The following is an interview conducted by Archbridge Vice President of Research Clay Routledge with Chelsea Follett, managing editor of HumanProgress.org and a policy analyst in the Cato Institute’s Center for Global Liberty and Prosperity. We discuss her new book, Centers of Progress: 40 Cities That Changed the World.
Clay Routledge: When people talk about progress, they often focus on specific ideas, discoveries, or innovations. Your book also focuses on these themes, but it puts the emphasis on the places where major advances occurred. Why do you think it is important to think about progress in this way?
Chelsea Follett: Examining the places where major advances happened is one way to learn about the conditions that foster progress and human achievement. The origin points of the ideas, discoveries, and innovations that built the modern world were far from evenly or randomly dispersed throughout the globe. Instead, they tended to emerge from cities, even in time periods when the vast majority of the human population lived in rural areas.
In fact, even before anything that could be called a city by modern standards existed, progress originated from the closest equivalents that did exist at the time. The book’s first chapter focuses on the Neolithic settlement where Jericho is today and the beginnings of permanent settlement and agriculture. While many scholars describe Jericho as perhaps the first city, its population during the era featured in the book would have been similar to that of a rural town today, probably just a couple thousand people. At the time, however, it would have felt like a bustling metropolis, with a population density that was then unprecedented.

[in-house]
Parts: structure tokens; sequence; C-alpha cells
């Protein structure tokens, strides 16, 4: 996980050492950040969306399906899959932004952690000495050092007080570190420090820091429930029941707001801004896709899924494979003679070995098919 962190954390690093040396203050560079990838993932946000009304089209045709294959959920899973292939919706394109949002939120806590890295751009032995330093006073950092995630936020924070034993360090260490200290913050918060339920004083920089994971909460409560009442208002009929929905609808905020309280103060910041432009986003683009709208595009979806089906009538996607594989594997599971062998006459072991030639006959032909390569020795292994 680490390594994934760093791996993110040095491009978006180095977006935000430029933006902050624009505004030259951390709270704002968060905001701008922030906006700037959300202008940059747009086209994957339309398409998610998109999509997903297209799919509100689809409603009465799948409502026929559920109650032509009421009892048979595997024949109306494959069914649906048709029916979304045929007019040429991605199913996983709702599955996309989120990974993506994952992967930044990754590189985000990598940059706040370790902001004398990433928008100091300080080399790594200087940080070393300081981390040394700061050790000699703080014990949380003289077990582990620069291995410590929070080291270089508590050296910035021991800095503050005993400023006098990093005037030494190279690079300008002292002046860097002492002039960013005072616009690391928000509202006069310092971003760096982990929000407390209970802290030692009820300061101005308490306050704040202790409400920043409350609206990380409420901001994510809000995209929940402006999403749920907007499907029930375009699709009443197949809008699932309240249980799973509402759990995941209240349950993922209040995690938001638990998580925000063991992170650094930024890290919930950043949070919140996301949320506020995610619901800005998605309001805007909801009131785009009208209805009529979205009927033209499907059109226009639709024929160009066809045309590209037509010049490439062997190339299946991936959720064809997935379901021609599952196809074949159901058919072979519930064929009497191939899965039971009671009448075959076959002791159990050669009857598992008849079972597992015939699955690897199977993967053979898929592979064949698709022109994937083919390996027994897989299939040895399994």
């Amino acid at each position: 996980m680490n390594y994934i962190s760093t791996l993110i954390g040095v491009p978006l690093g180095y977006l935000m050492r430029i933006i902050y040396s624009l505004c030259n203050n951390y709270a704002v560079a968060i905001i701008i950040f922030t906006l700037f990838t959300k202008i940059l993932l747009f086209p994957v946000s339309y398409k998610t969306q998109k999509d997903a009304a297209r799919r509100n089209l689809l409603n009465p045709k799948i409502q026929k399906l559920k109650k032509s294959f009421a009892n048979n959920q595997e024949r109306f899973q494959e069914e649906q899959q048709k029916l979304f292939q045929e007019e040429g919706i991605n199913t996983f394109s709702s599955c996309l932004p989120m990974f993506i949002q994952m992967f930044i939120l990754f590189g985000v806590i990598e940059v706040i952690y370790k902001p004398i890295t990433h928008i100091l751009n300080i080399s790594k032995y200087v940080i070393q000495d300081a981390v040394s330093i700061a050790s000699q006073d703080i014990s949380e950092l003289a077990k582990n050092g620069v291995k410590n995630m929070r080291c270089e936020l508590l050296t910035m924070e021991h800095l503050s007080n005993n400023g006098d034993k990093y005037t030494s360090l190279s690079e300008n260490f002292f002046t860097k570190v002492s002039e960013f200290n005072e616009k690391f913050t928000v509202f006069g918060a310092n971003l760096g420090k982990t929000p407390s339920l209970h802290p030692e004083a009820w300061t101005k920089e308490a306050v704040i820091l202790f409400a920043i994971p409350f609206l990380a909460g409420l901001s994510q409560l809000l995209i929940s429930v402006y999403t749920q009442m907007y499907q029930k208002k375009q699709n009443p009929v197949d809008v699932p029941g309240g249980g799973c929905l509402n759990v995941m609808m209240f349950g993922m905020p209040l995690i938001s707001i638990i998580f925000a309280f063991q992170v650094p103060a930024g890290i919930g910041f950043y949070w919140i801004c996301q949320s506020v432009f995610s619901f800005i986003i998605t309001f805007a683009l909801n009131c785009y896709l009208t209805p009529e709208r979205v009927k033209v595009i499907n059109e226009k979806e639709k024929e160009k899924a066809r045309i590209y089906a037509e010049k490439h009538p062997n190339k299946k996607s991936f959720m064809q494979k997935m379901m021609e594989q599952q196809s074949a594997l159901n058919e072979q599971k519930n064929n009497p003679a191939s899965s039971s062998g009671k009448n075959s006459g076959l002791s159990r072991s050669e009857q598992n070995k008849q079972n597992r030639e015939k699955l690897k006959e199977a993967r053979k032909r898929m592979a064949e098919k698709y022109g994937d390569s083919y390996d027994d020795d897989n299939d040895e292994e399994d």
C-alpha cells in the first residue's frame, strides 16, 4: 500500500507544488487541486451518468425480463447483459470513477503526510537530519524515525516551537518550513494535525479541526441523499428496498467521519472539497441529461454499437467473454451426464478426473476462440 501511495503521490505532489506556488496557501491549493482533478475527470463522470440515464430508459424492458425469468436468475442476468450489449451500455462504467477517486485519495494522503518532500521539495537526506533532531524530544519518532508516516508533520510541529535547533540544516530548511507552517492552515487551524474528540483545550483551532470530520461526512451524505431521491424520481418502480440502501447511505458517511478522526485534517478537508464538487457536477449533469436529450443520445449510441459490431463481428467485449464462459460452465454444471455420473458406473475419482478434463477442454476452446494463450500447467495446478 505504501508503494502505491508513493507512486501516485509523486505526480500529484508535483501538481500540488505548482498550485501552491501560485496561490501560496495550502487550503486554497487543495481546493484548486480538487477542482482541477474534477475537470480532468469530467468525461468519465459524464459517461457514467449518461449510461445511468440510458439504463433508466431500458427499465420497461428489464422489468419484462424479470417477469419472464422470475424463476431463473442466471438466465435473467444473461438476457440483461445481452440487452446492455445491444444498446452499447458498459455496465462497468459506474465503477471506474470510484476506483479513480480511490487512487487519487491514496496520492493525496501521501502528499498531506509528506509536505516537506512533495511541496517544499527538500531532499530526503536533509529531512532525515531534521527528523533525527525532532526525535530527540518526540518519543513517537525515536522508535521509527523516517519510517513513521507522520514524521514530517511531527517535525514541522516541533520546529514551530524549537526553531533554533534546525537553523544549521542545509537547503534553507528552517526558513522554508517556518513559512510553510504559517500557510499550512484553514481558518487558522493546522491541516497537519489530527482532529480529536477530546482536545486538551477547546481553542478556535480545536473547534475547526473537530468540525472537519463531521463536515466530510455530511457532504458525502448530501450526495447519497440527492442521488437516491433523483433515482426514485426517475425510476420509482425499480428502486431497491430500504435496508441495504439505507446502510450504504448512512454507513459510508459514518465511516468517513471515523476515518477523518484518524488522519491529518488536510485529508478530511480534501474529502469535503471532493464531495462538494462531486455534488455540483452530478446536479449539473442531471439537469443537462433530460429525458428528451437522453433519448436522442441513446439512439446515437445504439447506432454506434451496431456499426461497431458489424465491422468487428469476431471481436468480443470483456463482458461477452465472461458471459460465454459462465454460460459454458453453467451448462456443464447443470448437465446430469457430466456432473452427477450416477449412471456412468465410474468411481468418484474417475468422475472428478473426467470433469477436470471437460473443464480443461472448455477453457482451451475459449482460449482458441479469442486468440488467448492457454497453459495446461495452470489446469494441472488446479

Why is that? Whenever more people gather together, that increases their potential to engage in productive exchange, discussion, debate, collaboration, and competition with each other. As the great thinker Matt Ridley puts it in the foreword that he kindly provided for the book, “Progress is a team sport, not an individual pursuit. It is a collaborative, collective thing, done between brains more than inside them.” Certain places, at certain times in history, seem to provide ideal playing conditions for the team sport of progress. Why is that? Progress often emerges from cities, but not all cities. And even centers of progress tend to be at their creative peak only briefly. Studying the particular cities that have helped to create modern civilization during the moment when they did so, and examining what they share in common, may reveal the secret to cultivating innovation in the present and the future.